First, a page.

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The T-6 Texan, known as the Harvard in British and Canadian service, was a wartime single engine advanced trainer developed by North American Aviation. It is a testament to its abilities that the final Harvard on the British military register was not retired until 2016. Over 65 nations operated the Texan as a primary trainer however some also used the T-6 for close air support ad ground attack missions including the RAF who used the Harvard against the Mau Mau in Kenya during the 1950s.
The Royal Canadian Air Force initially operated US built Texans from 1939 with 1200 eventually being delivered until licence-built production facilities began to deliver the Harvar Mk.II in 1941. Over 2800 Mk.II Harvards were built for the RCAF and RAF during the war, equipping 15 training squadrons throughout Canada. At the end of the war most aircraft were sold off only to find that large numbers of training aircraft were once again needed to train pilots for the Cold War. To fill this requirement, 100 T-6J Texans were leased from the USAF whilst 270 Mk.IV Harvards were built by Canadian Car & Foundry. The Italian Air Force operated the Texan between 1949 and 1979, eventually operating a total of 238 examples. The aircraft was used for flight training and was acquired to modernise their forces after the war. The type was eventually replaced by the MB-326 when the Italian Air Force moved to jet aircraft as their primary and advanced trainers.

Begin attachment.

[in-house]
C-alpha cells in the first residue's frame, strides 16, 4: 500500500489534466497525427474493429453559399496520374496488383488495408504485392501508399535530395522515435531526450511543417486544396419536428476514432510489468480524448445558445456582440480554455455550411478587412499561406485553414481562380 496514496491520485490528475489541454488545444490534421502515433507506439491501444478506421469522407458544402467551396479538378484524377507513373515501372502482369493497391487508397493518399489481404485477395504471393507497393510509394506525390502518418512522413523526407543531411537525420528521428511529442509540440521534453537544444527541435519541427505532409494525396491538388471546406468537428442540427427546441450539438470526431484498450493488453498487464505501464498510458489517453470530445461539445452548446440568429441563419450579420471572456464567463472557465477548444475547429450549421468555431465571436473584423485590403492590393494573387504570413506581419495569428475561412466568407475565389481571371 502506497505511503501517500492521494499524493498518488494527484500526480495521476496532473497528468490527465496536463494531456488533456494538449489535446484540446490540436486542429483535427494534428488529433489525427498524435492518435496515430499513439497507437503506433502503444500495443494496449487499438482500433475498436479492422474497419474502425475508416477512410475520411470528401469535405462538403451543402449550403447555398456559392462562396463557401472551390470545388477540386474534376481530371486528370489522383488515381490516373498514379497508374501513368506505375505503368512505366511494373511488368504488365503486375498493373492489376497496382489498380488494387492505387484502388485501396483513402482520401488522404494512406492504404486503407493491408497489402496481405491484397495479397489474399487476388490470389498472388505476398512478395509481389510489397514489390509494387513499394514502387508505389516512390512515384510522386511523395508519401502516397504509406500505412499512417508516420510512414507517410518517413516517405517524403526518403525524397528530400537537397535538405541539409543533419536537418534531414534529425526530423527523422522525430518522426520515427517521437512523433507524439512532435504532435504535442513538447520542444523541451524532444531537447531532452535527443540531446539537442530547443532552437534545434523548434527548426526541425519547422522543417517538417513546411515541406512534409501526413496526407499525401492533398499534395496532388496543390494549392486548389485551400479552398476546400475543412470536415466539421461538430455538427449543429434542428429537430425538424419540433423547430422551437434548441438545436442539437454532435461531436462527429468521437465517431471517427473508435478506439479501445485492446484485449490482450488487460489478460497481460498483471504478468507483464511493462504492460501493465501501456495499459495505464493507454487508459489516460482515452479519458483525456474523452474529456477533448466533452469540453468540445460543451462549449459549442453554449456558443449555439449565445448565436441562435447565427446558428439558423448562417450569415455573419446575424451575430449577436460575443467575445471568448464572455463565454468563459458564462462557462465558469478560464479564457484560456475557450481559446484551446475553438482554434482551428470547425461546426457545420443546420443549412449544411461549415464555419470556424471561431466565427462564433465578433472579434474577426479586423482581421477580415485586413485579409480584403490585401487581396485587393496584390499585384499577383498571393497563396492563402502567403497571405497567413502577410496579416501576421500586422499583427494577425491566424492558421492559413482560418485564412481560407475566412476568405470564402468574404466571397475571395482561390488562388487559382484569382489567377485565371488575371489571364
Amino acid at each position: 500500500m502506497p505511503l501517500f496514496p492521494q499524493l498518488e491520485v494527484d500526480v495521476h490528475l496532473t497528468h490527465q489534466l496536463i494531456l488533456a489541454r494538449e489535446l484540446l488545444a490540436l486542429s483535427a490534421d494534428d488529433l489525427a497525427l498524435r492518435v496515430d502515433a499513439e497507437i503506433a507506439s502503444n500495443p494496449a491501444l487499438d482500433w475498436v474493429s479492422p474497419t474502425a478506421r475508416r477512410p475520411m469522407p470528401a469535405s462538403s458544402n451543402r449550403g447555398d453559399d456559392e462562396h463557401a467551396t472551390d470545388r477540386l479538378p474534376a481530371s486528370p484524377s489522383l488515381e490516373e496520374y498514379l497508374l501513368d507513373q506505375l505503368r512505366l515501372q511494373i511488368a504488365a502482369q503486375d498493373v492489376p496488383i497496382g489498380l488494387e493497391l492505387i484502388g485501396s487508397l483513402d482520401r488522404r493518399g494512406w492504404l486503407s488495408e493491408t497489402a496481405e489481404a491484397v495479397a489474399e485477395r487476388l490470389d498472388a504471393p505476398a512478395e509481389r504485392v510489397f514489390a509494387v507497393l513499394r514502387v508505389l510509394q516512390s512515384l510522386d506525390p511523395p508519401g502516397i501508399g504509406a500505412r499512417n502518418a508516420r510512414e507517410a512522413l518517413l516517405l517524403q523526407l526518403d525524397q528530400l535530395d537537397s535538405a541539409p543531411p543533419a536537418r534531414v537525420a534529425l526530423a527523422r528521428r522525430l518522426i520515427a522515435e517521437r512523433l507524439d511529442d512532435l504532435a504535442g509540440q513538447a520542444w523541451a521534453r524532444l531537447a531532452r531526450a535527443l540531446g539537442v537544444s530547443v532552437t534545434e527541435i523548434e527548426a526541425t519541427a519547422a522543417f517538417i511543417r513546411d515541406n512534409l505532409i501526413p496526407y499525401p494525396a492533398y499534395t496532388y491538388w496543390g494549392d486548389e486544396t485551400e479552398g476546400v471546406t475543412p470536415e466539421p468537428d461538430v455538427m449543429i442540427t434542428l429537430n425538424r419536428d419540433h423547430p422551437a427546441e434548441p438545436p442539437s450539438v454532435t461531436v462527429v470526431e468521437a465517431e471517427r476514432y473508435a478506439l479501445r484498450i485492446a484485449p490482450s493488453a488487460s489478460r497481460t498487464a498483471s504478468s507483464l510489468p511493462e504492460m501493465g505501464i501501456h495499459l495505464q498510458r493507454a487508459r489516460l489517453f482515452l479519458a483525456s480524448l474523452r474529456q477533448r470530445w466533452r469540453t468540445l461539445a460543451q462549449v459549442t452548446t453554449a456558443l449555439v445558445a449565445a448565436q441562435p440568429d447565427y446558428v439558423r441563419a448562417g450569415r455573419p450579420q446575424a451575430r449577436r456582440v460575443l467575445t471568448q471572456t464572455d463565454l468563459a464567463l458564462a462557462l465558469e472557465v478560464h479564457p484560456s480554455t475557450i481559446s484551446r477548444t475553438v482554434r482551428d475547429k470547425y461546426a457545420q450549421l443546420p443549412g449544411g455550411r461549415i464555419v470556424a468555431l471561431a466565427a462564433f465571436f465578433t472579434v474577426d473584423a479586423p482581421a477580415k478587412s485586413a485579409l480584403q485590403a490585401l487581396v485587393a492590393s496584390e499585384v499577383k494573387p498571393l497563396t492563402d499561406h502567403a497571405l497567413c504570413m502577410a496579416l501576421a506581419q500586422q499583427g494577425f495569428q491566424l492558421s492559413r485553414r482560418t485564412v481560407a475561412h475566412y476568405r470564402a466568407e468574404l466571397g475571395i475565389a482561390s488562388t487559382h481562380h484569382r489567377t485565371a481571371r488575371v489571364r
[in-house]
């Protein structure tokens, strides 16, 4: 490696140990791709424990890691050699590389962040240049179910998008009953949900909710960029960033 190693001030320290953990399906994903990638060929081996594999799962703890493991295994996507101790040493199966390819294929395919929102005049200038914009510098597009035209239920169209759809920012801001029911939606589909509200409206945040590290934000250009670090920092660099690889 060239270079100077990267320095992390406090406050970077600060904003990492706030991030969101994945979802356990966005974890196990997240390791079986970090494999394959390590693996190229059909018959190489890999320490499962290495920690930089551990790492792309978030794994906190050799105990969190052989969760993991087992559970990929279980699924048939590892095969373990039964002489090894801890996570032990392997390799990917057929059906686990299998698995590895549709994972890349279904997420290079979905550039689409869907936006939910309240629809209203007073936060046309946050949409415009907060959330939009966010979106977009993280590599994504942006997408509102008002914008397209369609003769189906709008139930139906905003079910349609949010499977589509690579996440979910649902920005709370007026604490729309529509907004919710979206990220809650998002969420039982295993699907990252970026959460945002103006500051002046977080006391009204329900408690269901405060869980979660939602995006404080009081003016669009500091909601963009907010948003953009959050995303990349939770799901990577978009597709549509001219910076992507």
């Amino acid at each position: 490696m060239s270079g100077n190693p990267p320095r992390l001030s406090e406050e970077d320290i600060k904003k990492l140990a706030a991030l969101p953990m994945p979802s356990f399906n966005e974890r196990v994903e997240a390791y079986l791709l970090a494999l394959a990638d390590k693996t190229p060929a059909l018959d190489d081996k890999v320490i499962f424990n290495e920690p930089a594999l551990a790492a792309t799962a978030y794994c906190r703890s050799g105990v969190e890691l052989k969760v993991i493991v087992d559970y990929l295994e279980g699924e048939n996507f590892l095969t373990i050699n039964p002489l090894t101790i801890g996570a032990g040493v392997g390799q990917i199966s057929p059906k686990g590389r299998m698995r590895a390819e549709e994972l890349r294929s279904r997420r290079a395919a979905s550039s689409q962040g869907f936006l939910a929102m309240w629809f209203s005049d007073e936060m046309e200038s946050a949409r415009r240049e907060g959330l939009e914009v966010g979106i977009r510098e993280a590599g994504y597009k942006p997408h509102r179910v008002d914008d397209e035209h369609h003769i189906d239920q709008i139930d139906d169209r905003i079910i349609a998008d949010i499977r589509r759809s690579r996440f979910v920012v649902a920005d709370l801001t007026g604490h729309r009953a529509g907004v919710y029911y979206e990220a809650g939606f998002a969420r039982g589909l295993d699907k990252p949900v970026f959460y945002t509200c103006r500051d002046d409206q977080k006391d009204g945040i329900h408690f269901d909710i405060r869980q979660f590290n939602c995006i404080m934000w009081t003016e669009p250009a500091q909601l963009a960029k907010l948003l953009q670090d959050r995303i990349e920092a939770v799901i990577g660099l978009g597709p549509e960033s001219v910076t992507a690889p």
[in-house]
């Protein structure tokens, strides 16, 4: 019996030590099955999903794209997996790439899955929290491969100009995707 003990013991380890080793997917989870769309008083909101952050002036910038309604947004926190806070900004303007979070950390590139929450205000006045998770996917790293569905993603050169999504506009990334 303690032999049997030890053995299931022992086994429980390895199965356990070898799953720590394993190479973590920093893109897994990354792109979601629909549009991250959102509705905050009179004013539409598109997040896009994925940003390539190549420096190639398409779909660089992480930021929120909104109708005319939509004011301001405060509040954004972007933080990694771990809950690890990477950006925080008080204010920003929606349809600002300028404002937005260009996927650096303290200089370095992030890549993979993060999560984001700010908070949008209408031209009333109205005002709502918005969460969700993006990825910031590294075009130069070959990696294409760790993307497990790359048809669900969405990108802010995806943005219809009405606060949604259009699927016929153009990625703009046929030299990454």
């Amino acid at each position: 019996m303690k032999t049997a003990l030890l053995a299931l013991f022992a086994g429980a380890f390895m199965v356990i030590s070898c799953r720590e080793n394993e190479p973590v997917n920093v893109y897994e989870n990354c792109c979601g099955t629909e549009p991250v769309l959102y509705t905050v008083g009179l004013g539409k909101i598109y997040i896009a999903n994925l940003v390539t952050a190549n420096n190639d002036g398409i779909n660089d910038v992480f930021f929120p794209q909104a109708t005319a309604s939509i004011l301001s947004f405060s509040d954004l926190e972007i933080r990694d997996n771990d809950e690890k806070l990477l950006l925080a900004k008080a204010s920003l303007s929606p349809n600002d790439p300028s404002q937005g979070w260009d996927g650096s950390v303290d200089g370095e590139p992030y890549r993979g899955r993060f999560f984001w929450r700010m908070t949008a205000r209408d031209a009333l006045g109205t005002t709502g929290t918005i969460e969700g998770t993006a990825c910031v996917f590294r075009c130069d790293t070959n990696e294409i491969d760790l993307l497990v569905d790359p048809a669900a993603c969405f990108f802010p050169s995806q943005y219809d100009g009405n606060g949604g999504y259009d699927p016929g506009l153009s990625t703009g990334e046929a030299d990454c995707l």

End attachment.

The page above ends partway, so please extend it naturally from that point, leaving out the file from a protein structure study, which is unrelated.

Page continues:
Harvard MK.IV D-FAME owned by Flying Legends GmbH will be appearing on static at this year's Air Tattoo. D-FAME was built in 1952 and served with the Royal Canadian Air Force until 1968 with the serial number RCAF 20286. In addition, a pair of T-6 Texans will be appearing on static display at this year's Air Tattoo as part of our celebration of the Italian Air Force centenary.
Photo Credit: Luigino Caliaro